Tag Archives: Father’s Day wine

Father’s Day wine 2014

Father's Day wine 2014

You don’t have to buy Dad another tie. Wouldn’t he prefer wine?

Tired of ties? Worn out from from all those cheesy department store Father’s Day TV commercials? That’s what wine is for — to make Father’s Day 2014 more fun for everyone involved. Keep the blog’s wine gift-giving guidelines in mind throughout the process: “Don’t buy someone wine that you think they should like; buy them what they will like.”

Some wine to consider for Father’s Day 2014:

Juvé y Camps Brut Nature Gran Reserva 2008 ($14, purchased, 12%): Delicious and surprisingly sophisticated cava — sparkling wine from Spain — with all sorts of things going on, including honey in the back, some citrus in the front, and even a little minerality. Toast Dad with this one, and impress everyone.

Château du Donjon Minervois Rosé 2013 ($10, purchased, 12.5%): Look for sour cherry fruit and some minerality, though a bit thin in the middle. This is not so much a problem with the wine but with the quality of $10 rose, because the wine is quite tasty.

Robert Oatley Wild Oats Shiraz 2011 ($15, sample, 13.5%): Lots of spice to go with the fruity Australian style (berries?). This is a wine that shiraz lovers will enjoy, as well as those of us who don’t like the style. A fine value, and highly recommended.

Solena Pinot Gris 2012 ($17, sample, 13.5%) Top-notch Oregon pinot gris (apples, crispy, refreshing) that shows what the state can do with this grape. A bit pricey, but a fine gift for dads who like this kind of wine.

More about Father’s Day wine:
Father’s Day wine 2013
Father’s Day wine 2012
Expensive wine 51: Stags’ Leap Cabernet Sauvignon Napa Valley 2010
Wine of the week: Errazuriz Cabernet Sauvignon Estate Reserva 2010

Expensive wine 51: Stags’ Leap Cabernet Sauvignon Napa Valley 2010

Stags' Leap Cabernet Sauvignon Napa Valley 2010One of the the things that California winemakers rarely have to worry about is weather. It’s almost always ideal for growing grapes, and is one reason why the technical quality of California wine is the best in the world. Never a flaw, never a missed beat.

That wasn’t the case in 2010, which was unusually cool and even wet. This meant that winemakers couldn’t let the fruit stay on the vine until it ripened and then ripened some more, the process that helps produce the telltale richness and fruitiness that expensive California wine is famous for.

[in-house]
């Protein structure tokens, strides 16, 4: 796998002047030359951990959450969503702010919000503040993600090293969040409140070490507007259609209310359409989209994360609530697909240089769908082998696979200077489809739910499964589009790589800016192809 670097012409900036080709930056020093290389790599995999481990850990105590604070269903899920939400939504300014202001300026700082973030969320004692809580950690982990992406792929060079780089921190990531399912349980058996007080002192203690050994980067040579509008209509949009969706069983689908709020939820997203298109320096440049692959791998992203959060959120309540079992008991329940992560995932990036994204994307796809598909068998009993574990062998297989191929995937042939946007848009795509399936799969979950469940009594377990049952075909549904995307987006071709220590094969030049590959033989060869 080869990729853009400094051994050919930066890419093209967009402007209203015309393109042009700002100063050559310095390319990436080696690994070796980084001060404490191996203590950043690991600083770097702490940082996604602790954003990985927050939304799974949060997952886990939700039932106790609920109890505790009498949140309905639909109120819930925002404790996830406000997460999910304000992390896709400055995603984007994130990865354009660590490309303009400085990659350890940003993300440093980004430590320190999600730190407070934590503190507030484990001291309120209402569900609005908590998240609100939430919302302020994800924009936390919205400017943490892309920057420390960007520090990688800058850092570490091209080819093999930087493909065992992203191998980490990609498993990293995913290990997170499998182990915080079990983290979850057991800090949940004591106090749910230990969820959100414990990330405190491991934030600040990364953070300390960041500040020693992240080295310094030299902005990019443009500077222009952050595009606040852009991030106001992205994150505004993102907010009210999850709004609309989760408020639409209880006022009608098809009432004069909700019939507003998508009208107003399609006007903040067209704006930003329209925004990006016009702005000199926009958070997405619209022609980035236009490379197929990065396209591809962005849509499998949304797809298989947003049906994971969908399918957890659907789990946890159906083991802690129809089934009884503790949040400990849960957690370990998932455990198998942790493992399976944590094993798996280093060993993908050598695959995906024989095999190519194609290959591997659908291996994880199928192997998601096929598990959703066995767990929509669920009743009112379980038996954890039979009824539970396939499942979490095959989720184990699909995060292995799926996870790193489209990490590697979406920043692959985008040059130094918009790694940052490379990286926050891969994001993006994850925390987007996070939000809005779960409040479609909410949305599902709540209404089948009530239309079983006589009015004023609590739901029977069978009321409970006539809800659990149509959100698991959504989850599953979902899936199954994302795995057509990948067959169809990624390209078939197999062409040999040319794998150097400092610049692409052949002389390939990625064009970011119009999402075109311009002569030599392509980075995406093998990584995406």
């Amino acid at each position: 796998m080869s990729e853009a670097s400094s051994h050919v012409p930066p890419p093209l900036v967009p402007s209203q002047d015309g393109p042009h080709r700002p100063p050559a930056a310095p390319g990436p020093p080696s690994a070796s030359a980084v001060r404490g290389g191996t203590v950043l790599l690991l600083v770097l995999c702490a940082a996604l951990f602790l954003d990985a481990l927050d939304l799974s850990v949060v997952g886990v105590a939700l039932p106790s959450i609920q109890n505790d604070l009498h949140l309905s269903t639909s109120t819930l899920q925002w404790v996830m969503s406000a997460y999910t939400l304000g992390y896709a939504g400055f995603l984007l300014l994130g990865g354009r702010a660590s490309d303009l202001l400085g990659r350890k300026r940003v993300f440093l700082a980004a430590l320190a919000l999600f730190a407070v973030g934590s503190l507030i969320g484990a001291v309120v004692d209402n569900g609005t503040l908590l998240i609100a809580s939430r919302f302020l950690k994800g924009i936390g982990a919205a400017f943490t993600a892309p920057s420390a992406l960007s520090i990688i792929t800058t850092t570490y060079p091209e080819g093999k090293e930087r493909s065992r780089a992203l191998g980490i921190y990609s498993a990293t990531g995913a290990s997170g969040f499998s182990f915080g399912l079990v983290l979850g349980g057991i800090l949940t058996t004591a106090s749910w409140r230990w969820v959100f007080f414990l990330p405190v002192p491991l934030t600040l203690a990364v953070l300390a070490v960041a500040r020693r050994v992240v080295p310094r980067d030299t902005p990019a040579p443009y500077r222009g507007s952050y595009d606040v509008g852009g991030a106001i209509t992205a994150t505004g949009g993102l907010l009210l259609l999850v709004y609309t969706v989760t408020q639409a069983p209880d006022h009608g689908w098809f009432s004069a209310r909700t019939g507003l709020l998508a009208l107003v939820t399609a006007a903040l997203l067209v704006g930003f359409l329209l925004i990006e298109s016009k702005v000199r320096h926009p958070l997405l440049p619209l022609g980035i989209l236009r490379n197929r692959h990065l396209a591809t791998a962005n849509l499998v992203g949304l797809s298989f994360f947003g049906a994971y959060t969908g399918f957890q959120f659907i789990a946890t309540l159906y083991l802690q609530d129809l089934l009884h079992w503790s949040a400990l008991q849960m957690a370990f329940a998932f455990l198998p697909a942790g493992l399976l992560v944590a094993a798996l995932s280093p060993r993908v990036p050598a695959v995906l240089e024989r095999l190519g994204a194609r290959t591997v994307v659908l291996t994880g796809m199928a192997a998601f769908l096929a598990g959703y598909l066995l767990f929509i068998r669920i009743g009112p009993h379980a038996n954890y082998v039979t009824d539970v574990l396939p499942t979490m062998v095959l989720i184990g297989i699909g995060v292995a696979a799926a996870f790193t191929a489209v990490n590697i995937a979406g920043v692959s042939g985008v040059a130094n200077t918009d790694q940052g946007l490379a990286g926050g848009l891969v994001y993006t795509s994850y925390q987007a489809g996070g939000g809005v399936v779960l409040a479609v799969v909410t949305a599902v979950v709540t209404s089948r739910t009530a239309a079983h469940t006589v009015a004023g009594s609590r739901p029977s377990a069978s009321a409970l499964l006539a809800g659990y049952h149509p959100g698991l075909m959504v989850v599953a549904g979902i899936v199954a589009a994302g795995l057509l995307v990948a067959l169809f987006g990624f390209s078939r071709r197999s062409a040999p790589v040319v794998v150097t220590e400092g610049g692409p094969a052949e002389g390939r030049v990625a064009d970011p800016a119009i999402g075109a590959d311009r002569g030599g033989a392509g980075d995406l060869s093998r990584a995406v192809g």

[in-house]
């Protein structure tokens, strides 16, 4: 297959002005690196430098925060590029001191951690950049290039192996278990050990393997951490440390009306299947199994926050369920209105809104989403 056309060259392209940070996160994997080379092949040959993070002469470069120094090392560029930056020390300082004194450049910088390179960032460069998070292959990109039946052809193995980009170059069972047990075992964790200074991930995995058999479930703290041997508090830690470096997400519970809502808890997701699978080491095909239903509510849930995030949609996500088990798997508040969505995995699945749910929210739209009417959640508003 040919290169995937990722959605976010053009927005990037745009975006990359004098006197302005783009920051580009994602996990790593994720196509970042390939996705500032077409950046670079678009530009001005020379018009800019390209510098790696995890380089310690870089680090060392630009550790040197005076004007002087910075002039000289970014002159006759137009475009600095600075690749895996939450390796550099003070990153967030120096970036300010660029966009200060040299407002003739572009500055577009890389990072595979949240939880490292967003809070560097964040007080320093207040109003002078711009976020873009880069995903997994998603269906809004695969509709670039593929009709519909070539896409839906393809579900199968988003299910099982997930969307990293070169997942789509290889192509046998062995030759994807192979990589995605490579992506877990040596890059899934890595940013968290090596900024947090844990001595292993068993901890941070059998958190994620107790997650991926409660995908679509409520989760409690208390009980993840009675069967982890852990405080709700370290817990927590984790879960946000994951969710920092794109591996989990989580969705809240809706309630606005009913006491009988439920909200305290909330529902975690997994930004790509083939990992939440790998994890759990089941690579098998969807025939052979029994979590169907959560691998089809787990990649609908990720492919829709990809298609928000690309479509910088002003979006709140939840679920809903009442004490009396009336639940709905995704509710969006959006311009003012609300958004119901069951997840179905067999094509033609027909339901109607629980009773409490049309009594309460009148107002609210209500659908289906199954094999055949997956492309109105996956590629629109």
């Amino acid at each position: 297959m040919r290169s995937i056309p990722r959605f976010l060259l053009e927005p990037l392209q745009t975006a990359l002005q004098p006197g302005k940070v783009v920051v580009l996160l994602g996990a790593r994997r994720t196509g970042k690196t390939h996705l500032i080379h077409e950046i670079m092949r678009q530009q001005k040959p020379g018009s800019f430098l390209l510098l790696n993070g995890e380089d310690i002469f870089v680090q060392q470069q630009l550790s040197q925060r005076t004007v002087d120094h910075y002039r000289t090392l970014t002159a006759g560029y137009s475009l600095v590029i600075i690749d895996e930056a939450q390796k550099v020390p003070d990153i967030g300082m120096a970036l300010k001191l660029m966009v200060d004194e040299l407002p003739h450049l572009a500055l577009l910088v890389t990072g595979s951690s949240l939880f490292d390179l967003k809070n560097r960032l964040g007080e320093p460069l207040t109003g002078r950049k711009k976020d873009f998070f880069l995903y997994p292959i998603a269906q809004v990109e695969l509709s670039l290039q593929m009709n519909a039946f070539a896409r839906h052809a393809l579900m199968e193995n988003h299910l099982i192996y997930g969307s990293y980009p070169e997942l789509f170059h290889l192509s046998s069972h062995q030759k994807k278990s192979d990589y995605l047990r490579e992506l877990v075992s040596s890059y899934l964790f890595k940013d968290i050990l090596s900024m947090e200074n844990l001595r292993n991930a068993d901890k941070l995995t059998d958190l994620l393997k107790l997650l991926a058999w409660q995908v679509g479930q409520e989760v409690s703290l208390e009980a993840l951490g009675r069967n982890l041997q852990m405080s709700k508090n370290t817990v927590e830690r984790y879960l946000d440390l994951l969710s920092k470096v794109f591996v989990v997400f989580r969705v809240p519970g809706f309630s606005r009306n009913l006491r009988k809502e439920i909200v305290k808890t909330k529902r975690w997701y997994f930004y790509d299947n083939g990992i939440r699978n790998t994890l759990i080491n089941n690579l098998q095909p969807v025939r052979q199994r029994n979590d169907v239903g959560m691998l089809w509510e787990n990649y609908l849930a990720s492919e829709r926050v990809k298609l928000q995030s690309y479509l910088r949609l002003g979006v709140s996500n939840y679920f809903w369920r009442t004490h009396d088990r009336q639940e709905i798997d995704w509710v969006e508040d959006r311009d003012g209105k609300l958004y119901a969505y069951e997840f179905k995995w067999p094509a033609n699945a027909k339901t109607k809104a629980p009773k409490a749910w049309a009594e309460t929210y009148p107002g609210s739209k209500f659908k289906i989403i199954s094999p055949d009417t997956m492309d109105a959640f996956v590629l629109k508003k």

Some winemakers made up the difference with their bag of tricks; I’ve tasted reds and even whites with high alcohol and extracted fruit from the 2010 vintage, which wasn’t supposed to happen. But we need to get those scores, don’t we?

And then there are wines like the Stag’s Leap ($53, sample, 13.9%), which tastes like one would expect given the weather: less fruity and less rich (though, in keeping with the winery’s style, still reasonable alcohol levels). It smells like typical Napa Valley cabernet, fruity and spicy, but it doesn’t taste like it. The black fruit is subdued and the tannins are  subtle and stay well in the back. The wine lacks a red Bordeaux’s earthiness, but tasting this blind might confuse more than one person.

This is red meat wine for Father’s Day — and especially for dads who don’t judge wine before they taste it or expect all pricey California reds to taste the same every time. Vintage difference is not necessarily a bad thing.

More about Father’s Day wine:
Father’s Day wine 2013
Father’s Day wine 2012
Expensive wine 44: Patricia Green Yamhill County Pinot Noir 2010

Father’s Day wine 2013

Periodically, someone will ask me why I do these posts. Who, they ask, buys wine for Father’s Day? My answer: Who wouldn’t buy wine for Father’s Day, especially if Dad is a wine drinker?

In this process, keep our wine gift-giving guidelines in mind — “Don’t buy someone wine that you think they should like; buy them what they will like.”

Some wine to get you started:

Bonny Doon Clos de Gilroy 2010 ($18, purchased, 13.1%): Dark, earthy and spicy, with the syrah and cinsault in the blend playing off the fruitiness of the grenache. Another winner from Randall Grahm.

Beronia Gran Reserva 2006 ($25, sample, 14%): A bigger and fruitier wine, with more vanilla, than a traditional Rioja (the red wine made with tempranillo from Spain). But it’s well done and not as New World as so many others. Plus, a terrific barbecue wine.

Charles & Charles Rose 2012 ($10, sample, 12.9%): This is one of my favorite roses, dry but fruity, with lots of strawberry. It’s made in what can only be described as the classic New World style, and is one of the best reasons I can I think of to drink rose. And only 12.9% alcohol – take that, California.

Maxwell Creek Sauvigon Blanc 2011 ($10, purchased: Not quite as spectacular as the 2010, but still a value and worth drinking. Look for some grassiness and citrus fruit, though the the finish is a bit short.

More about Father’s Day wine: 
Father’s Day wine 2012
Father’s Day wine 2011
Wine of the week: Velenosi Quattro Mani 2011
Expensive wine 40: Pio Cesare Barbaresco 2007

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